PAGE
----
6 Things You Need to Know About Florida’s Last Will and Testament

Florida’s Last Will and Testament. 

One final nod to the deceased. One last chance to determine what happens to property accumulated over a lifetime. The closing chapter on a life and all it accomplished. 

The Will is one of the most fundamental tools in Florida’s Estate Planning toolbox. 

Yes, there are others. Trusts, Joint Accounts, Beneficiary Designations and Intestate Statutes to name a few. 

But the Will, if used correctly, can work to supplement the other tools and catch any assets that may have been missed during the Estate Planning process. Kind of a belts-and-suspenders approach.

Consider the following questions in determining whether all of your assets are properly accounted for in your estate plan:


4 Things You Need to Know About a New York Quitclaim Deed

New York quitclaim laws are similar to most other states with a few exceptions. 

1. Transfer of Interest
You can only use a quitclaim deed to transfer your interest in the property and nothing more.

If you own a life estate interest in a parcel of property you cannot transfer a fee simple absolute interest in the property. If you own a leasehold interest in a parcel of property you cannot transfer a life estate interest in the property.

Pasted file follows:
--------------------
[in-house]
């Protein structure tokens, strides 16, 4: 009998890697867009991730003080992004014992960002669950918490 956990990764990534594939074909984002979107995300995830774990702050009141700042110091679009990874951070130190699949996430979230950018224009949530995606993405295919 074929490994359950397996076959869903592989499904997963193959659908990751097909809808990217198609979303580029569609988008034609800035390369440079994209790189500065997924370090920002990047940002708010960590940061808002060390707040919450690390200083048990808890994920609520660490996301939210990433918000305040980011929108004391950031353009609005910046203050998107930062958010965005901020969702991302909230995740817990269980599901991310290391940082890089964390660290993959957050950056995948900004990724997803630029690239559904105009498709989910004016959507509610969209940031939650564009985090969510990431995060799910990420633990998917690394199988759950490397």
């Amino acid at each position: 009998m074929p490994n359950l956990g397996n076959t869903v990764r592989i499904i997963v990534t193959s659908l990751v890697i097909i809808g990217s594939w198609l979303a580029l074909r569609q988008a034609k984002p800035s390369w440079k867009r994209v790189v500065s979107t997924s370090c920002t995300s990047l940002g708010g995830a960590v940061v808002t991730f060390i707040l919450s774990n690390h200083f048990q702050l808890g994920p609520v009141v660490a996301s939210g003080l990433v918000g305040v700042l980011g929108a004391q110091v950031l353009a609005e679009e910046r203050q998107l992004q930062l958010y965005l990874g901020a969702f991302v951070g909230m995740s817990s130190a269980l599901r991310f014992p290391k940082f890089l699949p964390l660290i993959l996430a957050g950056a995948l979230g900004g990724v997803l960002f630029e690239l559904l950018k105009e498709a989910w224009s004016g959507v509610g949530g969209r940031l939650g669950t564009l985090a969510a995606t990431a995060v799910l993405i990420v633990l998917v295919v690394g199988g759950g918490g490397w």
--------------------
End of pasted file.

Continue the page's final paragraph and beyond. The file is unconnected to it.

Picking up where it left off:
At its core, the person granting a quitclaim deed is really only saying "I'm not representing that I have any interest in the property. I'm only representing that if I have any interest in the property I'm transferring that interest to the grantee."

In other words, if you are buying property and you want the seller to represent that he or she actually owns the property you will need to use a different form of deed (e.g. warranty deed).

2. Unclear Language
If the language in the quitclaim deed is clear and unambiguous, you cannot bring in outside evidence to prove the deed intended to transfer something other than what is stated in the document.
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